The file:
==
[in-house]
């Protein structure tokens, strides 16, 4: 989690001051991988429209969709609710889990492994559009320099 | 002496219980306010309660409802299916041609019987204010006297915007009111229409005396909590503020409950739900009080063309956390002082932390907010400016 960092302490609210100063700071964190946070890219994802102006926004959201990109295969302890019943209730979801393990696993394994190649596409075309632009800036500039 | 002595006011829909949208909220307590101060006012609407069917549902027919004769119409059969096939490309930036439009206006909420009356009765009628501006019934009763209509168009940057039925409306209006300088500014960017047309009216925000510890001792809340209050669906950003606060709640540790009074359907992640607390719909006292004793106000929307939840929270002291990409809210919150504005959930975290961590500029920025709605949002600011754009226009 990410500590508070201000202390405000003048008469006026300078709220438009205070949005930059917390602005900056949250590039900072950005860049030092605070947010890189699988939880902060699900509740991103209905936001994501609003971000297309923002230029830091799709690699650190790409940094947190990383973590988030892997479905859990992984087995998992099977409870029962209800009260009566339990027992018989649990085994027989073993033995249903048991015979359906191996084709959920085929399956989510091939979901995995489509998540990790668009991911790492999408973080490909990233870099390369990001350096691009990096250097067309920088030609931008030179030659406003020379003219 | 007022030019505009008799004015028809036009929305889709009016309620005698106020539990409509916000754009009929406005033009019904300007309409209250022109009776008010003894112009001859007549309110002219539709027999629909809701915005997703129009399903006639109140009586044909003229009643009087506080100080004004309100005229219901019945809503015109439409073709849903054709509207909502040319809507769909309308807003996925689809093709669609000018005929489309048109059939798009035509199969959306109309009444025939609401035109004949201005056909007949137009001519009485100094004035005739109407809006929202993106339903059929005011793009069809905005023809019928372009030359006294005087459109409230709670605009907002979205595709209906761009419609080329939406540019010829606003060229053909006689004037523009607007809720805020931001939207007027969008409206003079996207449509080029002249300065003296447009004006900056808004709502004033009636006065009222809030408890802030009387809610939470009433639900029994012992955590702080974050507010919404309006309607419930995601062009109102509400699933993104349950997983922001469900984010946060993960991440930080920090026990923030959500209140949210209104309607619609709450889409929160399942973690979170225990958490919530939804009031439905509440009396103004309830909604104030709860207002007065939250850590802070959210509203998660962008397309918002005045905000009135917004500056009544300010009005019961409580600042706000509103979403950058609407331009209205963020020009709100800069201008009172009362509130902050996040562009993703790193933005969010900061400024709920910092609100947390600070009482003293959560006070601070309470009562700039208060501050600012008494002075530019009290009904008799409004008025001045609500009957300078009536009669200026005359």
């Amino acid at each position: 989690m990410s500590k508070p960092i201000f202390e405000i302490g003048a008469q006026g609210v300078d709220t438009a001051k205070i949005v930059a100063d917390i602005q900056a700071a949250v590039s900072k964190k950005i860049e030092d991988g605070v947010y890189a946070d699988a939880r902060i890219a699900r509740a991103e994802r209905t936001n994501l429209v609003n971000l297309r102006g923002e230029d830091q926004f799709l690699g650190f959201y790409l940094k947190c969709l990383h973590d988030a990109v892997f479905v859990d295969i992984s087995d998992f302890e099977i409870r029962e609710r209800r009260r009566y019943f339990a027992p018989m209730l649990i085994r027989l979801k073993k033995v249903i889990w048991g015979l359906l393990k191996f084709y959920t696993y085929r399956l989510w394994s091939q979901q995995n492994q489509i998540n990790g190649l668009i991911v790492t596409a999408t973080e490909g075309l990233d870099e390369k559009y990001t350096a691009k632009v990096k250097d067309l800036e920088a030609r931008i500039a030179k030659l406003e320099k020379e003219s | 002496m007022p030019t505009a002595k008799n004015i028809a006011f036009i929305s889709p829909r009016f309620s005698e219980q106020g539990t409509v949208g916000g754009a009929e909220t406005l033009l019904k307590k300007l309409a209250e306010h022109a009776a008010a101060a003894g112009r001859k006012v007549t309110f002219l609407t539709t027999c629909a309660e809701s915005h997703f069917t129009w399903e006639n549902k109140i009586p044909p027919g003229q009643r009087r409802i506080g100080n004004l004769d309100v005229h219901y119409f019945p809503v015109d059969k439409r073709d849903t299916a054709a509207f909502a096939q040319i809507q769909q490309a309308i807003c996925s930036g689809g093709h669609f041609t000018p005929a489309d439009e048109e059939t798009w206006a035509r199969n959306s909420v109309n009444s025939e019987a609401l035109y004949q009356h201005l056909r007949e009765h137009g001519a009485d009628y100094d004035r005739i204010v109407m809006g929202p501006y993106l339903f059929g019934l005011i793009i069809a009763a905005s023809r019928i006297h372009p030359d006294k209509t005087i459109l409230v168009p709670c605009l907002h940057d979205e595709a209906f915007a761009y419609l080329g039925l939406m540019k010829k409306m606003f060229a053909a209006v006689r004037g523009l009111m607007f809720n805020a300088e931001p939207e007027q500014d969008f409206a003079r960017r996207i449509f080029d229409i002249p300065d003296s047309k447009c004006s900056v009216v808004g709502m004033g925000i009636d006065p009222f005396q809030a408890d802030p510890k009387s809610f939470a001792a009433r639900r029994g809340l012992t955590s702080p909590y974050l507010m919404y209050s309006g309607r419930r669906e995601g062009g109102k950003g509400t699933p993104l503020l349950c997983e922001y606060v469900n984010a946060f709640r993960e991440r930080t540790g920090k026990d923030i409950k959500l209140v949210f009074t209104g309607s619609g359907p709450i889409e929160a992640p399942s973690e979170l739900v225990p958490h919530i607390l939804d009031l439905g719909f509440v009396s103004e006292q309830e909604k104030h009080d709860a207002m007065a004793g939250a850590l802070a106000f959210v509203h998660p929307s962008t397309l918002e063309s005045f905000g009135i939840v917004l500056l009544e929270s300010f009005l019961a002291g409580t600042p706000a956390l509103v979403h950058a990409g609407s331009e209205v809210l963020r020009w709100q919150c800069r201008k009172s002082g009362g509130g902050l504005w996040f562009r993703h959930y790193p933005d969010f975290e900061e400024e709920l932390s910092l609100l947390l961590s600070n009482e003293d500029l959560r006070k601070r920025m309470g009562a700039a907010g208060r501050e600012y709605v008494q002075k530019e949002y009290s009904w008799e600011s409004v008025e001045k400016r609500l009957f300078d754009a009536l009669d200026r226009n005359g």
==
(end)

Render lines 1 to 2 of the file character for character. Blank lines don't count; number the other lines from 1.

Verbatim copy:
[in-house]
């Protein structure tokens, strides 16, 4: 989690001051991988429209969709609710889990492994559009320099 | 002496219980306010309660409802299916041609019987204010006297915007009111229409005396909590503020409950739900009080063309956390002082932390907010400016 960092302490609210100063700071964190946070890219994802102006926004959201990109295969302890019943209730979801393990696993394994190649596409075309632009800036500039 | 002595006011829909949208909220307590101060006012609407069917549902027919004769119409059969096939490309930036439009206006909420009356009765009628501006019934009763209509168009940057039925409306209006300088500014960017047309009216925000510890001792809340209050669906950003606060709640540790009074359907992640607390719909006292004793106000929307939840929270002291990409809210919150504005959930975290961590500029920025709605949002600011754009226009 990410500590508070201000202390405000003048008469006026300078709220438009205070949005930059917390602005900056949250590039900072950005860049030092605070947010890189699988939880902060699900509740991103209905936001994501609003971000297309923002230029830091799709690699650190790409940094947190990383973590988030892997479905859990992984087995998992099977409870029962209800009260009566339990027992018989649990085994027989073993033995249903048991015979359906191996084709959920085929399956989510091939979901995995489509998540990790668009991911790492999408973080490909990233870099390369990001350096691009990096250097067309920088030609931008030179030659406003020379003219 | 007022030019505009008799004015028809036009929305889709009016309620005698106020539990409509916000754009009929406005033009019904300007309409209250022109009776008010003894112009001859007549309110002219539709027999629909809701915005997703129009399903006639109140009586044909003229009643009087506080100080004004309100005229219901019945809503015109439409073709849903054709509207909502040319809507769909309308807003996925689809093709669609000018005929489309048109059939798009035509199969959306109309009444025939609401035109004949201005056909007949137009001519009485100094004035005739109407809006929202993106339903059929005011793009069809905005023809019928372009030359006294005087459109409230709670605009907002979205595709209906761009419609080329939406540019010829606003060229053909006689004037523009607007809720805020931001939207007027969008409206003079996207449509080029002249300065003296447009004006900056808004709502004033009636006065009222809030408890802030009387809610939470009433639900029994012992955590702080974050507010919404309006309607419930995601062009109102509400699933993104349950997983922001469900984010946060993960991440930080920090026990923030959500209140949210209104309607619609709450889409929160399942973690979170225990958490919530939804009031439905509440009396103004309830909604104030709860207002007065939250850590802070959210509203998660962008397309918002005045905000009135917004500056009544300010009005019961409580600042706000509103979403950058609407331009209205963020020009709100800069201008009172009362509130902050996040562009993703790193933005969010900061400024709920910092609100947390600070009482003293959560006070601070309470009562700039208060501050600012008494002075530019009290009904008799409004008025001045609500009957300078009536009669200026005359």